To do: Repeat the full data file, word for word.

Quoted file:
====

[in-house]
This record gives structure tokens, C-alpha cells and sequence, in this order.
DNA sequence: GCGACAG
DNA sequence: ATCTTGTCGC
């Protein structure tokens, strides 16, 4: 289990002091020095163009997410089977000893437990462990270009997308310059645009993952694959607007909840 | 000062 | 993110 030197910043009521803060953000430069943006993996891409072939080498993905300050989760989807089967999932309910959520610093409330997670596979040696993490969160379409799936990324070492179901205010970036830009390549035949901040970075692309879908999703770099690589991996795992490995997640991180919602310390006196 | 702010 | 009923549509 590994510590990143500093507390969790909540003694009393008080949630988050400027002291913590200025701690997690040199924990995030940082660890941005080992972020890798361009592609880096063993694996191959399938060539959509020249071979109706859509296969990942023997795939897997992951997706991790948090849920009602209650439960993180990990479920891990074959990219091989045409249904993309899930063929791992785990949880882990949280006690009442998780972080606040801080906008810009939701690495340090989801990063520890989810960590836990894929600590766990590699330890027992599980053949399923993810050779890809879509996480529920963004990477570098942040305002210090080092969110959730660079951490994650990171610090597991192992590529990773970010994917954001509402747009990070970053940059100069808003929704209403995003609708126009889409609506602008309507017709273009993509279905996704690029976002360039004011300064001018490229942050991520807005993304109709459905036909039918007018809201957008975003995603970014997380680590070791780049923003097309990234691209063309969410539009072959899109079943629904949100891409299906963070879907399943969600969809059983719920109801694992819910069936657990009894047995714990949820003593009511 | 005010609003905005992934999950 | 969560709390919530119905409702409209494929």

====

[in-house]
This record gives structure tokens, C-alpha cells and sequence, in this order.
DNA sequence: GCGACAG
DNA sequence: ATCTTGTCGC
């Protein structure tokens, strides 16, 4: 289990002091020095163009997410089977000893437990462990270009997308310059645009993952694959607007909840 | 000062 | 993110 030197910043009521803060953000430069943006993996891409072939080498993905300050989760989807089967999932309910959520610093409330997670596979040696993490969160379409799936990324070492179901205010970036830009390549035949901040970075692309879908999703770099690589991996795992490995997640991180919602310390006196 | 702010 | 009923549509 590994510590990143500093507390969790909540003694009393008080949630988050400027002291913590200025701690997690040199924990995030940082660890941005080992972020890798361009592609880096063993694996191959399938060539959509020249071979109706859509296969990942023997795939897997992951997706991790948090849920009602209650439960993180990990479920891990074959990219091989045409249904993309899930063929791992785990949880882990949280006690009442998780972080606040801080906008810009939701690495340090989801990063520890989810960590836990894929600590766990590699330890027992599980053949399923993810050779890809879509996480529920963004990477570098942040305002210090080092969110959730660079951490994650990171610090597991192992590529990773970010994917954001509402747009990070970053940059100069808003929704209403995003609708126009889409609506602008309507017709273009993509279905996704690029976002360039004011300064001018490229942050991520807005993304109709459905036909039918007018809201957008975003995603970014997380680590070791780049923003097309990234691209063309969410539009072959899109079943629904949100891409299906963070879907399943969600969809059983719920109801694992819910069936657990009894047995714990949820003593009511 | 005010609003905005992934999950 | 969560709390919530119905409702409209494929």